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Know the Cost of Your Pickles

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Written by Brent Thielges, LaMoure Location President. Original story appeared in The Bargain Network, an addition to the LaMoure Chronicle. 

As a banker at Choice Financial, I am privileged to work with the greatest group of people in the world – the farmers who work hard to feed the rest of us. It is very rewarding to partner with our producers on their path to success. One of the most important tools for both the farmer and banker is to have a plan.  A roadmap.  Yet, a plan can be one of the most challenging things to put to paper. After all, none of us have that elusive crystal ball. How is anyone supposed to know what the price of corn will be next fall? What’s the weather going to be like? While we aren’t going to predict exactly how the coming year will play out, having a plan – a roadmap – will at least keep us going in the right direction.

“To understand if you are truly making money, you need to know your cost of pickles and napkins.” 

Years ago, when I was new in the lending business, I had the opportunity to work with a young couple who was pursuing their dream of starting their own business – a bar and grill.  As I sat in a meeting with these new entrepreneurs and a small business professional they relied on for advice, the professional offered a piece of guidance that really stood out to me.  “To understand if you are truly making money, you need to know your cost of pickles and napkins.”  This seemed like odd advice. But the more I thought about it, the more it made sense – sure, everyone in the hamburger business thinks they know their input costs – the beef patty, the bun, maybe some cheese or bacon, maybe both.  But how many consider a cost as seemingly insignificant as pickles? What about ketchup, mustard, onions, mayo?  You get the idea.  Then he continued.  “What about napkins?”  Huh?  Never thought of that before.  Suddenly you realize there are more costs to consider than just beef and a bun.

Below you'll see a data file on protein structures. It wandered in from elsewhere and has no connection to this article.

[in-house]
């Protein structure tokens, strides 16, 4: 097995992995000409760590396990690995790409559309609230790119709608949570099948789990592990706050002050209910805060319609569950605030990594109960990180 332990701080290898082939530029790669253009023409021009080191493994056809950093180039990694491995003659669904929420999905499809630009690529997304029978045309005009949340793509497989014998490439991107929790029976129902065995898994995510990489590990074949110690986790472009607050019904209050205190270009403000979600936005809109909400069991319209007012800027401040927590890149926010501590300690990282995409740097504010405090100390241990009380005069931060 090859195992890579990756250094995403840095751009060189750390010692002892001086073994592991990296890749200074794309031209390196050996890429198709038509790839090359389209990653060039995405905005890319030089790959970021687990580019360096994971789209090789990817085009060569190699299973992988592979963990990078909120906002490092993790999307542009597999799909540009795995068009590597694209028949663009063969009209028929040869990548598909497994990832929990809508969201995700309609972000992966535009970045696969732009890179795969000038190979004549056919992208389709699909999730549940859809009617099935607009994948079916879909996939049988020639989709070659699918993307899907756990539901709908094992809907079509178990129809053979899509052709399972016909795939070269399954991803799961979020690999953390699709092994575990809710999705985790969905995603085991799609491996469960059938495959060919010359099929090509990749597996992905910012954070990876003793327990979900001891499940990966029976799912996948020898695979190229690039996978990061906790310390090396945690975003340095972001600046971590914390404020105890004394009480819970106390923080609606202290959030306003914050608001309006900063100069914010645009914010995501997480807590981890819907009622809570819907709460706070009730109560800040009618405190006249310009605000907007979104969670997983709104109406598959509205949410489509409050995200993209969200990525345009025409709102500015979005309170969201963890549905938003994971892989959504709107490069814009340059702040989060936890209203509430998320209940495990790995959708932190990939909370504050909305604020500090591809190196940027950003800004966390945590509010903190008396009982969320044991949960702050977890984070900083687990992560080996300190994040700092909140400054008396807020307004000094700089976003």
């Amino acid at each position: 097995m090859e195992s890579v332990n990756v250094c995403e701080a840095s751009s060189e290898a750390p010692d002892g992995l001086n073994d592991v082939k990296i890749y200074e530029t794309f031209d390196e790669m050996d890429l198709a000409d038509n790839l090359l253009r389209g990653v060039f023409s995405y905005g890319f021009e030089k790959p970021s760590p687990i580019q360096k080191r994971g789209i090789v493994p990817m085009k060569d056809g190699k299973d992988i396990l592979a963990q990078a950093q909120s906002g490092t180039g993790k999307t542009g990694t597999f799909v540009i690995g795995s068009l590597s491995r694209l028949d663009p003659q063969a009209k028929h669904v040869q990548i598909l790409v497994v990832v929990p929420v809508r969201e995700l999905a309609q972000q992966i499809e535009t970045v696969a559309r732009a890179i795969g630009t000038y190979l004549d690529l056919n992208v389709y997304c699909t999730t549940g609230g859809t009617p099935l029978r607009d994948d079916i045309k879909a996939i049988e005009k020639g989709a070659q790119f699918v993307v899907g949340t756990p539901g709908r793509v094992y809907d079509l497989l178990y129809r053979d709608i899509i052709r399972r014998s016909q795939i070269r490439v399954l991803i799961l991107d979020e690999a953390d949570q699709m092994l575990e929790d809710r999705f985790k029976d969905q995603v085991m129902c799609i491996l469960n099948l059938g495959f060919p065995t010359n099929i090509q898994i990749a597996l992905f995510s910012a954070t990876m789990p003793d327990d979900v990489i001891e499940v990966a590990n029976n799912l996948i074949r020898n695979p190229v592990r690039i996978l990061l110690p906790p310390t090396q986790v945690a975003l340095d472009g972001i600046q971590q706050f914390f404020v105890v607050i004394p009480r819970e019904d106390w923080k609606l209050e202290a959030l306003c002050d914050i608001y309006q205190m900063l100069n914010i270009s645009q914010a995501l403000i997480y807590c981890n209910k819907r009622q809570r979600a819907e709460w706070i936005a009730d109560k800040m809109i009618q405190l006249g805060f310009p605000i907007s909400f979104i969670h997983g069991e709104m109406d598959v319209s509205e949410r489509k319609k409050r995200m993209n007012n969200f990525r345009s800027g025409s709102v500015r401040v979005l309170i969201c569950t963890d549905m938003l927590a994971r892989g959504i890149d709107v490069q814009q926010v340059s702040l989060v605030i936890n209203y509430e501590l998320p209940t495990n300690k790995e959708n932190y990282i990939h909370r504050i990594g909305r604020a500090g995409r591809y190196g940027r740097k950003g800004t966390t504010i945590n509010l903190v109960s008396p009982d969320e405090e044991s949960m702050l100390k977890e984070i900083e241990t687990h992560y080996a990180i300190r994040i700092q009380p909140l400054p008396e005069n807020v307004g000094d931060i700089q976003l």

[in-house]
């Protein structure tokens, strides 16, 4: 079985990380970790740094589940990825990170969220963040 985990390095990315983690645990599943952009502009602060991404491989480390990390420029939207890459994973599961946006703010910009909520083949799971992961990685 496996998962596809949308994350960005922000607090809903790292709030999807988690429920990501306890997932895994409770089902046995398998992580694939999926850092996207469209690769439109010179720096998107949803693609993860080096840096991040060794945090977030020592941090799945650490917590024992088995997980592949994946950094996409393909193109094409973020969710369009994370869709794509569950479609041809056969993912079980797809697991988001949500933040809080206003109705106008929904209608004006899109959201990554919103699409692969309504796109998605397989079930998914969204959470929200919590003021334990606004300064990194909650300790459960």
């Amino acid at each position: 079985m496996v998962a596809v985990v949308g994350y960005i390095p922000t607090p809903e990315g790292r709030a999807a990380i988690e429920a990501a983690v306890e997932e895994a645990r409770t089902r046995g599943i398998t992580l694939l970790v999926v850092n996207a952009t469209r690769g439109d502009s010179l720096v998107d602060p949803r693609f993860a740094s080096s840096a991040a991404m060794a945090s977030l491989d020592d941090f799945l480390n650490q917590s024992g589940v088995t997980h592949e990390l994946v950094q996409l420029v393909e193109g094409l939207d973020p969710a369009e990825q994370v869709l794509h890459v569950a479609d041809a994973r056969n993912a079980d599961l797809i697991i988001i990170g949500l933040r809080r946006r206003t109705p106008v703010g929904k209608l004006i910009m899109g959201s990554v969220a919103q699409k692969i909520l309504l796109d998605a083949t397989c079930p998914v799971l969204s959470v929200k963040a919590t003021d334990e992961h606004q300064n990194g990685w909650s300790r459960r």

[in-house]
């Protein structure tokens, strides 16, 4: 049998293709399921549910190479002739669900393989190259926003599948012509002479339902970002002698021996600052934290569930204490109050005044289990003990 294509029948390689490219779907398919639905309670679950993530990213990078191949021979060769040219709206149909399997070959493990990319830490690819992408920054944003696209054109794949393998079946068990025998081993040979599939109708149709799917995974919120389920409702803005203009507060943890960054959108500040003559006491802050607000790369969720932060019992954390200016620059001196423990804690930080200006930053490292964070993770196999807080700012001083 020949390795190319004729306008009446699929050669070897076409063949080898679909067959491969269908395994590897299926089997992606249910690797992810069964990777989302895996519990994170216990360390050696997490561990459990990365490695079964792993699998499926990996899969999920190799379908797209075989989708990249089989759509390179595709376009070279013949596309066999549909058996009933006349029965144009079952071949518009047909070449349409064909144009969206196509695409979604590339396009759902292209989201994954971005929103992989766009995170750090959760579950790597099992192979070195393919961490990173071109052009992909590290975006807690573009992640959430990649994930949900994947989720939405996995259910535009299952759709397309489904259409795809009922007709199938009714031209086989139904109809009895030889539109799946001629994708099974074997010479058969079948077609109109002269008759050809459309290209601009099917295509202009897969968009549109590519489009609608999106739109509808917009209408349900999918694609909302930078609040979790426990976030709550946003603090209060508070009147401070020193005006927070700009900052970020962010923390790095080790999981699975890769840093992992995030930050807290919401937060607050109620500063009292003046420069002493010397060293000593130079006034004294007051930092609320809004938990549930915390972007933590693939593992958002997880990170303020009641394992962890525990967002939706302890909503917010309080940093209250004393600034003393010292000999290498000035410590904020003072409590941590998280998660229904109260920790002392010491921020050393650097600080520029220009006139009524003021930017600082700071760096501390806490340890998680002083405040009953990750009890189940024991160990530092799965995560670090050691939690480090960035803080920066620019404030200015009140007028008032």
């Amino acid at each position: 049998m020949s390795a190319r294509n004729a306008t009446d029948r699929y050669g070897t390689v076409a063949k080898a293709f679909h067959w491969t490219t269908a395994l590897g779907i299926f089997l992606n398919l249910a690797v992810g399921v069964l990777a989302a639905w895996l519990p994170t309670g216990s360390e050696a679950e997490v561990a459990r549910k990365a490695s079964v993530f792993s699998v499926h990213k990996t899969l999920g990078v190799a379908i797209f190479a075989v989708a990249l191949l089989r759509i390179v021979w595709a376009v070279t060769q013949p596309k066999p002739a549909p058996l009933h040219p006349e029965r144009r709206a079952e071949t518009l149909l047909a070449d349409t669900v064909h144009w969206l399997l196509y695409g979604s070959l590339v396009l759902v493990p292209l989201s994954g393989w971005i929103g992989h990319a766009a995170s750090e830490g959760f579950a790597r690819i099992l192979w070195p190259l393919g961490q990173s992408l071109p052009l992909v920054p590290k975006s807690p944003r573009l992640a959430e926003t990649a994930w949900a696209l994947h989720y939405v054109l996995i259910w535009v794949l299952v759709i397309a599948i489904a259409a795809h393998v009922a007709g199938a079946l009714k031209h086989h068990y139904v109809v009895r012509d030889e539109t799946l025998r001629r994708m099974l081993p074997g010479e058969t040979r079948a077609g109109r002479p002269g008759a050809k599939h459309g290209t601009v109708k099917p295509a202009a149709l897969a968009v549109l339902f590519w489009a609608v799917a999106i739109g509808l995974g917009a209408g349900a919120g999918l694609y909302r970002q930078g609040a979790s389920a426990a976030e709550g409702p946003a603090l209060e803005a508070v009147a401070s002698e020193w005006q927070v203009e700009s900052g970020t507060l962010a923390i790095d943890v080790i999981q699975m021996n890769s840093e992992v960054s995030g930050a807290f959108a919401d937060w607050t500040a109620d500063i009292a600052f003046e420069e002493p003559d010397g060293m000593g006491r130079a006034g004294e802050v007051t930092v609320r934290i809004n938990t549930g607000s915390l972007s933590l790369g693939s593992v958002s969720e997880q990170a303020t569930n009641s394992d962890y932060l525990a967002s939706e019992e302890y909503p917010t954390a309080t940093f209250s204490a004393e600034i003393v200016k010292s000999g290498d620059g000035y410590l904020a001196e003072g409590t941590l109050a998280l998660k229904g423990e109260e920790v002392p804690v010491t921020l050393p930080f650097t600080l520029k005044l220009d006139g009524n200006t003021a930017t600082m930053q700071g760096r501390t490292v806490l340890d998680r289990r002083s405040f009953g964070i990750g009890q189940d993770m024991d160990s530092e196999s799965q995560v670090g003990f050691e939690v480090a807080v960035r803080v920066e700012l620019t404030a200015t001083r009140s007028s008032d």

No, we don’t know what the cash price of corn will be next fall, but if we know what our breakeven price is, then we have a better idea of where our marketing targets should be. 

Many experts will say knowing your true cost of production is the foundation of creating a helpful roadmap.  I agree.  No, we don’t know what the cash price of corn will be next fall, but if we know what our breakeven price is, then we have a better idea of where our marketing targets should be.  Beyond the seed, chemical, fertilizer and other direct input costs, what about living expenses, health insurance, equipment payments, or college tuition?  What about all those smaller things that we don’t think add up to much of anything?  This is where the pickles and napkins come into play. If all of these things are considered and you find out your breakeven price of corn is $3.15 a bushel, then it makes it easier to make that sale at $3.25, even though it seems like a shame to not get at least $4.00 like we did a few short years ago. You find out that your marketing price target should be relative to your breakeven price rather than compared to historical market prices. This is especially true in more difficult times. As they say – it’s nice to hit a home run every once in a while, but it’s the singles and doubles that consistently win ballgames.

—Brent Thielges, LaMoure Location President